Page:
What's the most challenging project you've worked on? That's had so many different facets. So you can just paint a little picture for a would be listener here that says, Oh, my gosh, you've done all of that and doing my job is going to be a walk in the park.
So a little bit of a horror story. This one client's being taken advantage of things being left and hidden for years. The contents originally came from a 20,000 square foot castle. And then they were put into a 5000 square foot house, which basically when you open the front door, you were confronted with a channel that you walked through a boxes. And it was like an Aladdin's cave or a labyrinth to say. And so we went up to the, to the bedroom. And there was a huge gilded giant bed. And it was all screens around and a lady of great wealth and note, bless her lived there. And she'd now passed away. And in this house was an Oscar which we very quickly found that wasn't, wasn't too difficult. But also they're supposed to be a pair of Judy Garland some shoes, supposed to be a pair of those in the house, which obviously, in today's market would be quite desirable. So they were supposed to be there. And so we were looking for those, we found the Oscar. And then when I say there was Why don't know, five to 600 boxes of rubbish. So the client said, could you throw them away? So we did? And I said, really? And I said you shouldn't. So unfortunately I might I was not listened to because I'd opened some of the boxes to look at what they were. But they threw them away. The executive said thrown away in two huge dumpsters. So the following day, they say could you take them all back because I'd found a card. And one card said from the kernel, and Elvis, and then throw them all away. So the following day, and we had to go through two to three giant dumpsters, which we don't get here and find all the boxes with all the cards from Bing and Elvis and everything that was pain. And then we still hadn't find the shoes. And then I went under the stairs and I lifted a box down and in front of me was a pygmies head with a spear through it. And I nearly fell over because when I moved the box, it was here. And that was the strangest thing I've ever found on the house. That job, which was only 5000 square foot took a team of 16 people one month to do. That was the hardest and longest, most frustrating job. And thankfully, I haven't had one like that since.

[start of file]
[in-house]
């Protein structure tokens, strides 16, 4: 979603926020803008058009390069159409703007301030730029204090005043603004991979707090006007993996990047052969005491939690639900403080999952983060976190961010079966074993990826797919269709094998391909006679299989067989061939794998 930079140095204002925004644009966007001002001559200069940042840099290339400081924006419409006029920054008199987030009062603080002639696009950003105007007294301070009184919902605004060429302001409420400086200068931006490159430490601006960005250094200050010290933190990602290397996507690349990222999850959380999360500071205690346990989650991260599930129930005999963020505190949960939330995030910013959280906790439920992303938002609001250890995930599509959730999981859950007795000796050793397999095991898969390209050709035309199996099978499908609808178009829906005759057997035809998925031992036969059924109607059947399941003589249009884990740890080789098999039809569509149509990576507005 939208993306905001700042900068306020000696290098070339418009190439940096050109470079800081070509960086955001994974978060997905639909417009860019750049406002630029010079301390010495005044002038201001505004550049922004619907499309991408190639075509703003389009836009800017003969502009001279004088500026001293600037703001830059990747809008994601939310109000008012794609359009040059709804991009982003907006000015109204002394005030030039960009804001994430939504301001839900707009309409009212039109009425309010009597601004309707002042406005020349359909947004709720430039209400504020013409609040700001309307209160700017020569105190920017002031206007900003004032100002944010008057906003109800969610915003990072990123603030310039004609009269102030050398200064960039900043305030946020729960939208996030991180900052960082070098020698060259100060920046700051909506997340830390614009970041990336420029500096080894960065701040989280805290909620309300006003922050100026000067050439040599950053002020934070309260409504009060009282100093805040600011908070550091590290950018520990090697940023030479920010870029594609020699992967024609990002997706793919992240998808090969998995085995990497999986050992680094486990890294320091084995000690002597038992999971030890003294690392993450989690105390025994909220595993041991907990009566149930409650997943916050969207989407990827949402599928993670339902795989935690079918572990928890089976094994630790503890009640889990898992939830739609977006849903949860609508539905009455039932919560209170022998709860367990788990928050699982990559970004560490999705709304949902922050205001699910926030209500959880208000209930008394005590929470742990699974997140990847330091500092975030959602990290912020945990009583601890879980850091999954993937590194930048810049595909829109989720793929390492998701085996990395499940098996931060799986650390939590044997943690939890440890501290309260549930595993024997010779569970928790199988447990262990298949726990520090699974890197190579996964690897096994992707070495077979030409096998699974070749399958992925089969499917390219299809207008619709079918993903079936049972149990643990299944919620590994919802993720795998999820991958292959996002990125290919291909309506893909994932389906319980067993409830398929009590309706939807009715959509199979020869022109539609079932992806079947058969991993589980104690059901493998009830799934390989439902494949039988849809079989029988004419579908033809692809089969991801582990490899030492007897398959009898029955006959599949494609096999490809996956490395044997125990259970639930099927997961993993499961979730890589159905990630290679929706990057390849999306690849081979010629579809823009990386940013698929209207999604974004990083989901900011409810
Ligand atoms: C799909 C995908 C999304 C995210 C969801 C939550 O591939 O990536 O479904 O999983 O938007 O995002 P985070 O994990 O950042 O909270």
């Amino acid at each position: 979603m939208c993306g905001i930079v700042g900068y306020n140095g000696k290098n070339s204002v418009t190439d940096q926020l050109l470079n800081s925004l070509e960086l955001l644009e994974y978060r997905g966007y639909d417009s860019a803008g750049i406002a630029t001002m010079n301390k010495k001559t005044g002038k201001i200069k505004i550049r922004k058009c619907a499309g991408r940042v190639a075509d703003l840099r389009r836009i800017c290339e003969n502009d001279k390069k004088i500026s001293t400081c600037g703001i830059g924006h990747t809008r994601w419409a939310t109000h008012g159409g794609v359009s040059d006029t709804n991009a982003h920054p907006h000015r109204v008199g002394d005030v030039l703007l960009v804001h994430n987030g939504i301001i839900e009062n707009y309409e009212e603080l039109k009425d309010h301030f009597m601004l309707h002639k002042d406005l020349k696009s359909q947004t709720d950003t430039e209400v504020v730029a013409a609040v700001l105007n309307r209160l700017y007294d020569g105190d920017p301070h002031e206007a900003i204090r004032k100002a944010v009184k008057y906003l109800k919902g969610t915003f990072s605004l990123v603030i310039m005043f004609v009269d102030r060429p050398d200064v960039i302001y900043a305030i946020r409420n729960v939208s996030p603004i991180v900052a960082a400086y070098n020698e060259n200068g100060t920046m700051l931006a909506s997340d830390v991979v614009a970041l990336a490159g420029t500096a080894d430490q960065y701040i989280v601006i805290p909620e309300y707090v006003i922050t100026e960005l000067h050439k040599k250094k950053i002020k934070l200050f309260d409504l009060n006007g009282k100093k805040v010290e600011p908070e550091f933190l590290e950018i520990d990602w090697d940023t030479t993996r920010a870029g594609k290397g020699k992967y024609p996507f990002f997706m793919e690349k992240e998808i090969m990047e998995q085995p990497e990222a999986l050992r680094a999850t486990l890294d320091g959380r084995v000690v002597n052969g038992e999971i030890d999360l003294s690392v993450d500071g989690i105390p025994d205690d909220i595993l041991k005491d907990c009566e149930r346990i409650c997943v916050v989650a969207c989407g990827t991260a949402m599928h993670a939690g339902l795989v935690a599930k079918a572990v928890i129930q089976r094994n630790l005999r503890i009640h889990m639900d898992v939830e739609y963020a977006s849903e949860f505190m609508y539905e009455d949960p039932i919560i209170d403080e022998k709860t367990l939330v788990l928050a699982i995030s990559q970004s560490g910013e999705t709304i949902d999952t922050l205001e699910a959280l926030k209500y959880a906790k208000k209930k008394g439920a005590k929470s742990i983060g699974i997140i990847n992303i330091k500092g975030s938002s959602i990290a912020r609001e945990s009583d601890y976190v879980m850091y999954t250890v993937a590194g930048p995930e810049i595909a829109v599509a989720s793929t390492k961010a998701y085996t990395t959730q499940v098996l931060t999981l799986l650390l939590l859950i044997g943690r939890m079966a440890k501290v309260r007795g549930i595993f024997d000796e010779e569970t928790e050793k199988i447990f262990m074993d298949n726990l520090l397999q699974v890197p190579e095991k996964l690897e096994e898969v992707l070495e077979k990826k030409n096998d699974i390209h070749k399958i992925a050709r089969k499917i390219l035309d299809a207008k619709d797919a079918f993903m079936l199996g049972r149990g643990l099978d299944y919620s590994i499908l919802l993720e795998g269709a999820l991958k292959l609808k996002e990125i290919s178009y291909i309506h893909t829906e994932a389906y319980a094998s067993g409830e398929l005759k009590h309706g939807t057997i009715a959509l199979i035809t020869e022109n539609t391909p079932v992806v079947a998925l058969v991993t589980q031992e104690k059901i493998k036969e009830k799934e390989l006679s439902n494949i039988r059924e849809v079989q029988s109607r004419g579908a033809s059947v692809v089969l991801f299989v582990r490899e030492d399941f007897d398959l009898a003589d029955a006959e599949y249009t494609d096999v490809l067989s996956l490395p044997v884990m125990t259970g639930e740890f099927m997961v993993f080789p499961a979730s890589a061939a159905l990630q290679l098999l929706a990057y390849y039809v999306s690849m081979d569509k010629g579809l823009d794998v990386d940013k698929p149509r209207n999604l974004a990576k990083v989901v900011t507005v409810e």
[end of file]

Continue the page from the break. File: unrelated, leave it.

And what's the most valuable thing that surprised everybody that you found?